Image Resize

Generates thumbnails from arguments in the request path and stores them to a cache for future requests.

Infrastructure Overview




The idea is to serve resized images at a minimum cost.

This means, without the need of a Lambda@Edge function. Without the need to connect to a database.

Environment variables

  • srcBucket: The bucket holding the originals images
  • srcPrefix: The prefix in the srcBucket where the images are stored
  • cacheBucket: The bucket storing the cached thumbnails
  • cacheDomain: The domain associated to the Cloudfront distribution


All parameters are passed within the path, this ensures the easiest CDN caching mechanism.


  • domain: Cloudfront domain
  • albumId: The AlbumId of the photo
  • photoId: The Id ID of the photo
  • filename: Photo source filename
  • version: allows cache busting
  • transformations: (See service Readme for details)
  • name: Photo slug
  • format: output format (jpg, jpeg, png or webp)

By using srcBucket, srcPrefix, albumId, photoId and filename, the service is able to locate the original image.

To avoid using a Lambda@Edge, the output format need to passed to the service. This means that the client needs to know what he can support. Both albumsManager and publicsite-grid have this ability.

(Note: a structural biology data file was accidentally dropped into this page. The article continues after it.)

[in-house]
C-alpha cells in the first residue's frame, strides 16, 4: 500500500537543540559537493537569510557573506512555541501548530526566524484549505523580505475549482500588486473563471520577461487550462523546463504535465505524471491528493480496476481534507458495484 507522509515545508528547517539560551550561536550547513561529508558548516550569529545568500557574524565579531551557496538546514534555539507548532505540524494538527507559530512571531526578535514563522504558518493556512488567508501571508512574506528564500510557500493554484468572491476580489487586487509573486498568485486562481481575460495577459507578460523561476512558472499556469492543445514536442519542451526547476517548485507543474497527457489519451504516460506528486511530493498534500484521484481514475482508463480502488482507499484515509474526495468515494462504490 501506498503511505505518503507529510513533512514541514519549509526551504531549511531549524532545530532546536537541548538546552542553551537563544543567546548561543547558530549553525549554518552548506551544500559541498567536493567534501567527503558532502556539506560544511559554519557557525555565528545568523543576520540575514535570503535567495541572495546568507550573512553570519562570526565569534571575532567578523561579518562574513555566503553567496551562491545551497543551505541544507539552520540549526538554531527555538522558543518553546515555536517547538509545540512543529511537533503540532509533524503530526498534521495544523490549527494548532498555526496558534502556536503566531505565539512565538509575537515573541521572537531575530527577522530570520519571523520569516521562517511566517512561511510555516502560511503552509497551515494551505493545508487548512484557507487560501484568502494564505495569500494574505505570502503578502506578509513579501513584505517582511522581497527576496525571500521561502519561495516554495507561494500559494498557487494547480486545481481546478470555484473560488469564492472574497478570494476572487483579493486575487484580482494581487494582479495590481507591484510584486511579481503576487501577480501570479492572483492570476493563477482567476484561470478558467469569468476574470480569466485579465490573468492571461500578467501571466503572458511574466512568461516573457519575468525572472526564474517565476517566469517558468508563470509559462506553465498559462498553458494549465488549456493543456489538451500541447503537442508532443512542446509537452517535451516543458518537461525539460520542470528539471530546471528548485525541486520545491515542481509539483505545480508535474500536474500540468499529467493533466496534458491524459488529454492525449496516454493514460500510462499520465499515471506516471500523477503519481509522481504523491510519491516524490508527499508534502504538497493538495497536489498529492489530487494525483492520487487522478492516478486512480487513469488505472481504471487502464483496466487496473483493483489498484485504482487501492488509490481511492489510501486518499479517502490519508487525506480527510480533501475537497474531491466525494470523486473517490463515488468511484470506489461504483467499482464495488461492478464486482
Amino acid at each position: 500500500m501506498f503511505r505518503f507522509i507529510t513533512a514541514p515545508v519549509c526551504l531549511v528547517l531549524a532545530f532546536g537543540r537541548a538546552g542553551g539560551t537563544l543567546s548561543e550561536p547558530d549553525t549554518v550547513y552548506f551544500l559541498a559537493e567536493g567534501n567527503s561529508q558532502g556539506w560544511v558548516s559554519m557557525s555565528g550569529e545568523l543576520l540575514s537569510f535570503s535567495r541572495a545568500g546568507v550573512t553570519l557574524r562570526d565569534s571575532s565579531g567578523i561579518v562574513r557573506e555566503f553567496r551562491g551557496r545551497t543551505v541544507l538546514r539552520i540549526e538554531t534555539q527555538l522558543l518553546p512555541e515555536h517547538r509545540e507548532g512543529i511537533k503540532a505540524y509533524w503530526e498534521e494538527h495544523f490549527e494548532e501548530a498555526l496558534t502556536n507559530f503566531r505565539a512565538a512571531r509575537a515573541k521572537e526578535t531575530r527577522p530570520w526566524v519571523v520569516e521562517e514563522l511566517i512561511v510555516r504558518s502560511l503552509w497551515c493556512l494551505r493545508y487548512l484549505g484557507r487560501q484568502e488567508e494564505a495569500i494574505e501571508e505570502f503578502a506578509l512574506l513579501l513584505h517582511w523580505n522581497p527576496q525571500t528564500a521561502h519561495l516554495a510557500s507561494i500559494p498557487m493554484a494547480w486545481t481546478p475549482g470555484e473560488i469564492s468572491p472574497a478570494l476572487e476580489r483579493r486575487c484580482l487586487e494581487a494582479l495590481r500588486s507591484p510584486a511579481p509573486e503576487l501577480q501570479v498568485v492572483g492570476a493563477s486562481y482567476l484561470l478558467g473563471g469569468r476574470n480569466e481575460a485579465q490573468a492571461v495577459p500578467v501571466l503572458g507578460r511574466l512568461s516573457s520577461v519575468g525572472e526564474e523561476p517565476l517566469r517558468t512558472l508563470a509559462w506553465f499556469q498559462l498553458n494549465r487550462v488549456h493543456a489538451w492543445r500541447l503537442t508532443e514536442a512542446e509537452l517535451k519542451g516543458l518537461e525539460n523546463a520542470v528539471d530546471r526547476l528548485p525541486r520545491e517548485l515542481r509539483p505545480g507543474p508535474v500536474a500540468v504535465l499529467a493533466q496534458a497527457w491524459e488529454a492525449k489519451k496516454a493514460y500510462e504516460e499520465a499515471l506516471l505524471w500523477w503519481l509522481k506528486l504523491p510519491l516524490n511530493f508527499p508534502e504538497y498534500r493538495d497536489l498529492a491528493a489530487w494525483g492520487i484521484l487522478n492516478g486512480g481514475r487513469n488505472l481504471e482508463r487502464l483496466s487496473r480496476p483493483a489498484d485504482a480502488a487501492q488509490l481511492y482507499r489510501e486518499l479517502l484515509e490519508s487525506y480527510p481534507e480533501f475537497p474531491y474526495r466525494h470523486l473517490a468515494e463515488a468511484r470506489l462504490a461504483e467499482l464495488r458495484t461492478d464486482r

Cached thumbnail

The cached thumbnail will be stored at the same path as the request path. This allows to easily serve it from the S3 bucket, without a specific lookup, if it was already generated.


  1. Browser requests for an image
  2. The image is cached in Cloudfront: image is served. And flow stops.
  3. The image is not cached in Cloudfront: It is fetched from S3.
  4. The image exists in S3, it is returned to the client and cached in Cloudfront for future requests. The flow stops.
  5. The Image doesn’t exist in S3: S3 will return a 307 redirect with the HTTP API URL to the browser
  6. The browser requests the image on HTTP API
  7. The Lambda function fetches the original, applies the transformations and stores the result to S3.
  8. The Lambda function returns a 302 redirect to the original Cloudfront request
  9. The browser goes back to point 1

Last modified April 28, 2020: Fix typos (5948105)